Watching the varied types of hula, the myriad dancers alike, I was in awe!  The hula is divided into the two recognized styles: the ‘Auana and the Kahiko.  The ‘auana is the more modern hula which can be accompanied by a full group of musicians and string instruments are allowed.  The kahiko is the more traditional form and can only be chanted with a percussive instrument accompaniment.  Each hālau performs both an ‘auana and kahiko.  The categories are divided even further by gender – wahine (women) and kane (men) plus the category of best overall.  Additionally, there is a competition for solo wahines for the title of Miss Aloha Hula in which each dancer must perform both an ‘auana and kahiko. Still with me?

The best thing is probably to watch some of the best videos.  KITV airs the Merrie Monarch Festival footage each year and indexes the videos on their website.  Each video is accompanied by commentary that can be very illuminating and educational.  It’s recommended that you watch the videos of the winners in each category, but if you have time it’s enlightening to watch the lower ranked groups as well.  You don’t need to know hula to see who are the most talented and skilled dancers.  Even as I watched the Miss Hula Aloha contestants, once the girl who eventually won stepped out, it was painfully obvious how much she was elevated above all the others in her gift.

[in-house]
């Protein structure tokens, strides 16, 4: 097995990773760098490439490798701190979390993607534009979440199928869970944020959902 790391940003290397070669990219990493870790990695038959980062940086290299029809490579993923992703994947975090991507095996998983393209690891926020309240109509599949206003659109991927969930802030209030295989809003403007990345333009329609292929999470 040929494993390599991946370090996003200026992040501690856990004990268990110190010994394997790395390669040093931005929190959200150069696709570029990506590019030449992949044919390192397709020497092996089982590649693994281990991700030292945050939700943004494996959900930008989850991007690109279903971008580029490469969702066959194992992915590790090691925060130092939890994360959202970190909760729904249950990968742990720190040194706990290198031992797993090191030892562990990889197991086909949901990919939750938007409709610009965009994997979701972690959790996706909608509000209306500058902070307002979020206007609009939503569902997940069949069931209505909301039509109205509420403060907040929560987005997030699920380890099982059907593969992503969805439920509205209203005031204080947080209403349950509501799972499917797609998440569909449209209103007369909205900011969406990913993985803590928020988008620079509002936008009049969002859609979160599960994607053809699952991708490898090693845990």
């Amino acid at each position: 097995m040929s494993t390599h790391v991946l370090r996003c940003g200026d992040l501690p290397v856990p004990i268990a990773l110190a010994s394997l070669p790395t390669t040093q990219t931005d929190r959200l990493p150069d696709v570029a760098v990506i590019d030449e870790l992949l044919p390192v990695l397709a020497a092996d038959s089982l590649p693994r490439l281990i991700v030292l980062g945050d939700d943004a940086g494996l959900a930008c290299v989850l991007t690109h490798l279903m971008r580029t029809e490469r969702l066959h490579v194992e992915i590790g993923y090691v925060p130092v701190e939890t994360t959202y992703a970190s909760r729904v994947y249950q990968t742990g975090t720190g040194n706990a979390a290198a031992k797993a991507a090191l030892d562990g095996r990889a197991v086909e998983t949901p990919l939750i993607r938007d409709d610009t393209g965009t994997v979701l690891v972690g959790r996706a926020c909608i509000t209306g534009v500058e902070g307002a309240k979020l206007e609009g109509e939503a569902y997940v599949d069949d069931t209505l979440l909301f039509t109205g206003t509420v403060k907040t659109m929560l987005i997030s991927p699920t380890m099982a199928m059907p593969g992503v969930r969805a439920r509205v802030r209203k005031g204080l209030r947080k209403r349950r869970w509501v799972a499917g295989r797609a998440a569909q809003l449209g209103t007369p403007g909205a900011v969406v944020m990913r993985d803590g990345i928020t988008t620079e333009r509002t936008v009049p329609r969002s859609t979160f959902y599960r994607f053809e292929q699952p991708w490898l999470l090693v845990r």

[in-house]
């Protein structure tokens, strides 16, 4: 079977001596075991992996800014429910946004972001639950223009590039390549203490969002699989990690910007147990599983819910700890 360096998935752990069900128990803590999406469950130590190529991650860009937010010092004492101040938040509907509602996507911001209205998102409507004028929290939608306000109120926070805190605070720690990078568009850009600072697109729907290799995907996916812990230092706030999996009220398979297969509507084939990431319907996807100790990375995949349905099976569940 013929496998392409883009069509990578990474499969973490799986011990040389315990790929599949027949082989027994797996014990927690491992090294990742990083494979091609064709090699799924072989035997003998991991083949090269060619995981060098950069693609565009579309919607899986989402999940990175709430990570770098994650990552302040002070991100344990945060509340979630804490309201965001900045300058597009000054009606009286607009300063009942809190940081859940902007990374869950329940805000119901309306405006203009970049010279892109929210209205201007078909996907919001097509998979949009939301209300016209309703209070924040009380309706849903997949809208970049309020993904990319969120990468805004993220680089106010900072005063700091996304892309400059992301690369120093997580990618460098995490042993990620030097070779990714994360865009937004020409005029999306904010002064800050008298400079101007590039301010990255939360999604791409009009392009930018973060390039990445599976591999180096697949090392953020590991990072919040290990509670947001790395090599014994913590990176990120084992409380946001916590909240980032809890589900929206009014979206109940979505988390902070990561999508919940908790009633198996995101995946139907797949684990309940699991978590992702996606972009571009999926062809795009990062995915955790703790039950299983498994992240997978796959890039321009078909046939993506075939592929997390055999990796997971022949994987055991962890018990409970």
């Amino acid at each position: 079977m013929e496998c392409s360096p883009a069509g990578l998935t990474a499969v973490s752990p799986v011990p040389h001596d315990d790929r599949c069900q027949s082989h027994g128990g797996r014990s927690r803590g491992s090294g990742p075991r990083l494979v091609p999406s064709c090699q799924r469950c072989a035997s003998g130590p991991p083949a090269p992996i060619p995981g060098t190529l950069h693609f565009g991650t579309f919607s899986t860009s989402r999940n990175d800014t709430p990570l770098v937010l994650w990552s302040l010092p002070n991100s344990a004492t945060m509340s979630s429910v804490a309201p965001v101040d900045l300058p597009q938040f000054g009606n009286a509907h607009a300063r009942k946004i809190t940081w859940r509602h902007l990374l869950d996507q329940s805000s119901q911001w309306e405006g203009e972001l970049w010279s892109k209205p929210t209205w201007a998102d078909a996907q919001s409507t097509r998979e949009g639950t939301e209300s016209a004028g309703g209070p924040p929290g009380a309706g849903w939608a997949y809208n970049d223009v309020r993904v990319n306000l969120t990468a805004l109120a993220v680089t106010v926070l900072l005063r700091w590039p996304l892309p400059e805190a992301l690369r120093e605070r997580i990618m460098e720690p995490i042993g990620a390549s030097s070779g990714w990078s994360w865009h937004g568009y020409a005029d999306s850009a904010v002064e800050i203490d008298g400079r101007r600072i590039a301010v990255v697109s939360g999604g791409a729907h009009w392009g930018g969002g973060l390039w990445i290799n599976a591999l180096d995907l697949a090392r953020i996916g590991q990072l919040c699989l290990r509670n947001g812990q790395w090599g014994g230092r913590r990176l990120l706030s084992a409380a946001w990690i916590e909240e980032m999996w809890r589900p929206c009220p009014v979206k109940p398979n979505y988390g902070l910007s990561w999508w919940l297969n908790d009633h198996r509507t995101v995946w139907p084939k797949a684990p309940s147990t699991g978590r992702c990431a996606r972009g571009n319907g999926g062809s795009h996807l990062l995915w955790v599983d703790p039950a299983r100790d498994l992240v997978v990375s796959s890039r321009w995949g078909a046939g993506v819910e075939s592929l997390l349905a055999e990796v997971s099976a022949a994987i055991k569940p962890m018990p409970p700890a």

If you want an abbreviated version of who to watch, these are my suggestions:

  • Miss Hula Aloha ’09 Cherissa Henoheanäpuaikawaokele Käne: Kahiko and Auana
  • Kane group winner
  • The men’s groups are quite powerful to watch. The group that won performed what is essentially a procreation dance. Not that I need to even tell you that because it comes across pretty clear in the dance. You have to see it. The living room at the dinner party sounded like a bachelorette party when these guys came on and I was happy to be a part of it.

  • Wahine group winner
  • This dance was, culturally, an answer to the above men’s group. The refrain they chant while dancing is essentially a sound that means “out of breath”. You can figure out the rest.

It was a lovely evening and I’m lucky to have been able to be a part of it. The ladies were wonderful and Chris & Leokāne are now two of my favorite people.


curlicues occurring nearly inside a fern, close to the stem

curlicues occurring nearly inside a fern, close to the stem

Nature’s Staircase

Roots make great natural stairs

Roots make great natural stairs